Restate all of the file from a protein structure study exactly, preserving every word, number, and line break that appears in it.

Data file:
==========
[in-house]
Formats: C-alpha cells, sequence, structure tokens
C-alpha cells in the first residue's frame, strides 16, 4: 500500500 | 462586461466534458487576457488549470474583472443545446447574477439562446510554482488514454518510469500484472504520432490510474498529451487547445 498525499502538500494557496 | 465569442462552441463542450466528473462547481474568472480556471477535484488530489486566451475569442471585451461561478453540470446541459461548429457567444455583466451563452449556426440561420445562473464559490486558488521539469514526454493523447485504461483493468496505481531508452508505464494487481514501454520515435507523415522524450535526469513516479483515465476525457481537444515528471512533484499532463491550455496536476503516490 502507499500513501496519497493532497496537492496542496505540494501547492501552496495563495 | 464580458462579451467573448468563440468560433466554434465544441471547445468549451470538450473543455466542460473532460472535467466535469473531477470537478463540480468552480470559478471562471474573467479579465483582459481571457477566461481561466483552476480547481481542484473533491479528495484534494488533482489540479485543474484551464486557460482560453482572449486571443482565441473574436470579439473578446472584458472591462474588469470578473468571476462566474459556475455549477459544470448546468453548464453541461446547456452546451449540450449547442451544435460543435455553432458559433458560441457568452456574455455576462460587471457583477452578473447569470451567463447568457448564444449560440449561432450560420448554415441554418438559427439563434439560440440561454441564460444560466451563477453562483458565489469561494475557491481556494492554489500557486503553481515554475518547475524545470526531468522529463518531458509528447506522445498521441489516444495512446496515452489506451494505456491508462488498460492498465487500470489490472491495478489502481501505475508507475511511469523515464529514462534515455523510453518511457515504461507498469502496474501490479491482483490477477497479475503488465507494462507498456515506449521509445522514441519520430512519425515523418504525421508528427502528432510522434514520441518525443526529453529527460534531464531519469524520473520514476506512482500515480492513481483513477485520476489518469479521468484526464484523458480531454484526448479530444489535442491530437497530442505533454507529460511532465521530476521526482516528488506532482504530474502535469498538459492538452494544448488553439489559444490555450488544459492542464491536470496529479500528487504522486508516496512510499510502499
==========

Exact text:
[in-house]
Formats: C-alpha cells, sequence, structure tokens
C-alpha cells in the first residue's frame, strides 16, 4: 500500500 | 462586461466534458487576457488549470474583472443545446447574477439562446510554482488514454518510469500484472504520432490510474498529451487547445 498525499502538500494557496 | 465569442462552441463542450466528473462547481474568472480556471477535484488530489486566451475569442471585451461561478453540470446541459461548429457567444455583466451563452449556426440561420445562473464559490486558488521539469514526454493523447485504461483493468496505481531508452508505464494487481514501454520515435507523415522524450535526469513516479483515465476525457481537444515528471512533484499532463491550455496536476503516490 502507499500513501496519497493532497496537492496542496505540494501547492501552496495563495 | 464580458462579451467573448468563440468560433466554434465544441471547445468549451470538450473543455466542460473532460472535467466535469473531477470537478463540480468552480470559478471562471474573467479579465483582459481571457477566461481561466483552476480547481481542484473533491479528495484534494488533482489540479485543474484551464486557460482560453482572449486571443482565441473574436470579439473578446472584458472591462474588469470578473468571476462566474459556475455549477459544470448546468453548464453541461446547456452546451449540450449547442451544435460543435455553432458559433458560441457568452456574455455576462460587471457583477452578473447569470451567463447568457448564444449560440449561432450560420448554415441554418438559427439563434439560440440561454441564460444560466451563477453562483458565489469561494475557491481556494492554489500557486503553481515554475518547475524545470526531468522529463518531458509528447506522445498521441489516444495512446496515452489506451494505456491508462488498460492498465487500470489490472491495478489502481501505475508507475511511469523515464529514462534515455523510453518511457515504461507498469502496474501490479491482483490477477497479475503488465507494462507498456515506449521509445522514441519520430512519425515523418504525421508528427502528432510522434514520441518525443526529453529527460534531464531519469524520473520514476506512482500515480492513481483513477485520476489518469479521468484526464484523458480531454484526448479530444489535442491530437497530442505533454507529460511532465521530476521526482516528488506532482504530474502535469498538459492538452494544448488553439489559444490555450488544459492542464491536470496529479500528487504522486508516496512510499510502499